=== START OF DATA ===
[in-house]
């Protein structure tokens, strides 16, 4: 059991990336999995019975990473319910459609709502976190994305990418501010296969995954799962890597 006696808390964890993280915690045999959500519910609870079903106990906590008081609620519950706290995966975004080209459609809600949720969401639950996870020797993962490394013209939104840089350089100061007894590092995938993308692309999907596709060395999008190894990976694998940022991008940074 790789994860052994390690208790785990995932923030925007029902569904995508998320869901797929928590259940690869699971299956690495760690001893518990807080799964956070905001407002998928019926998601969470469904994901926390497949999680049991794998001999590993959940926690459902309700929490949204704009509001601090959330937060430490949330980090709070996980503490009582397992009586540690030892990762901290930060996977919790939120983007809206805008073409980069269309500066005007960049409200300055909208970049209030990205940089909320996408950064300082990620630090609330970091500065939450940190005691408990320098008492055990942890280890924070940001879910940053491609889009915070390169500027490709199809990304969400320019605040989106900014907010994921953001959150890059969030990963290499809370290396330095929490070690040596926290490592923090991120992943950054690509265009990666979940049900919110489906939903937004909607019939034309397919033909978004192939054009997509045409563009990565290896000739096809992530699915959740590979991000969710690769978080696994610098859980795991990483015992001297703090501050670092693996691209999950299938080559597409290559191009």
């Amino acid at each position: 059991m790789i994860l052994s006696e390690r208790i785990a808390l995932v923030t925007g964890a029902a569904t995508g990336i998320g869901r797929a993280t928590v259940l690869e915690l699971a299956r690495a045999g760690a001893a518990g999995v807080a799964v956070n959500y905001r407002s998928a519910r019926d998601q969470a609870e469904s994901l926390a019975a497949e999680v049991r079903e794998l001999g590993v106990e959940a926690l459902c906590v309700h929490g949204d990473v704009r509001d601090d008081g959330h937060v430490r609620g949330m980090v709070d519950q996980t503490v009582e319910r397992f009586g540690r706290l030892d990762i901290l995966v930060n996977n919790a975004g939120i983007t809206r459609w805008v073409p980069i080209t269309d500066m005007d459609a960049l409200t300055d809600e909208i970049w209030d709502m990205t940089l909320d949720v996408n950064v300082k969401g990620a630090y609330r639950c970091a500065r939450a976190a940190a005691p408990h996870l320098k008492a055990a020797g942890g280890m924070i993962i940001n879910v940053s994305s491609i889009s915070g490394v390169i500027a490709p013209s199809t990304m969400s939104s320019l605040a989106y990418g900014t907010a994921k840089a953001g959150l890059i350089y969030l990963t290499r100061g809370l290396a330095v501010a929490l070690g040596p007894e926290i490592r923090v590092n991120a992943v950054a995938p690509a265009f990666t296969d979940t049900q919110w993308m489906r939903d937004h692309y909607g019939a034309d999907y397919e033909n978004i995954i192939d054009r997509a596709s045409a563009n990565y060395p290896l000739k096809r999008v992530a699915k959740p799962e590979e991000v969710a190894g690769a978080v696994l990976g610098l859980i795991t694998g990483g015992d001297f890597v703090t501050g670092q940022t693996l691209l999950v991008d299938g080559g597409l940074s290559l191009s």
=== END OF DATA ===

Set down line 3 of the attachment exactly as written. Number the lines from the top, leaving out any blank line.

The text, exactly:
């Amino acid at each position: 059991m790789i994860l052994s006696e390690r208790i785990a808390l995932v923030t925007g964890a029902a569904t995508g990336i998320g869901r797929a993280t928590v259940l690869e915690l699971a299956r690495a045999g760690a001893a518990g999995v807080a799964v956070n959500y905001r407002s998928a519910r019926d998601q969470a609870e469904s994901l926390a019975a497949e999680v049991r079903e794998l001999g590993v106990e959940a926690l459902c906590v309700h929490g949204d990473v704009r509001d601090d008081g959330h937060v430490r609620g949330m980090v709070d519950q996980t503490v009582e319910r397992f009586g540690r706290l030892d990762i901290l995966v930060n996977n919790a975004g939120i983007t809206r459609w805008v073409p980069i080209t269309d500066m005007d459609a960049l409200t300055d809600e909208i970049w209030d709502m990205t940089l909320d949720v996408n950064v300082k969401g990620a630090y609330r639950c970091a500065r939450a976190a940190a005691p408990h996870l320098k008492a055990a020797g942890g280890m924070i993962i940001n879910v940053s994305s491609i889009s915070g490394v390169i500027a490709p013209s199809t990304m969400s939104s320019l605040a989106y990418g900014t907010a994921k840089a953001g959150l890059i350089y969030l990963t290499r100061g809370l290396a330095v501010a929490l070690g040596p007894e926290i490592r923090v590092n991120a992943v950054a995938p690509a265009f990666t296969d979940t049900q919110w993308m489906r939903d937004h692309y909607g019939a034309d999907y397919e033909n978004i995954i192939d054009r997509a596709s045409a563009n990565y060395p290896l000739k096809r999008v992530a699915k959740p799962e590979e991000v969710a190894g690769a978080v696994l990976g610098l859980i795991t694998g990483g015992d001297f890597v703090t501050g670092q940022t693996l691209l999950v991008d299938g080559g597409l940074s290559l191009s």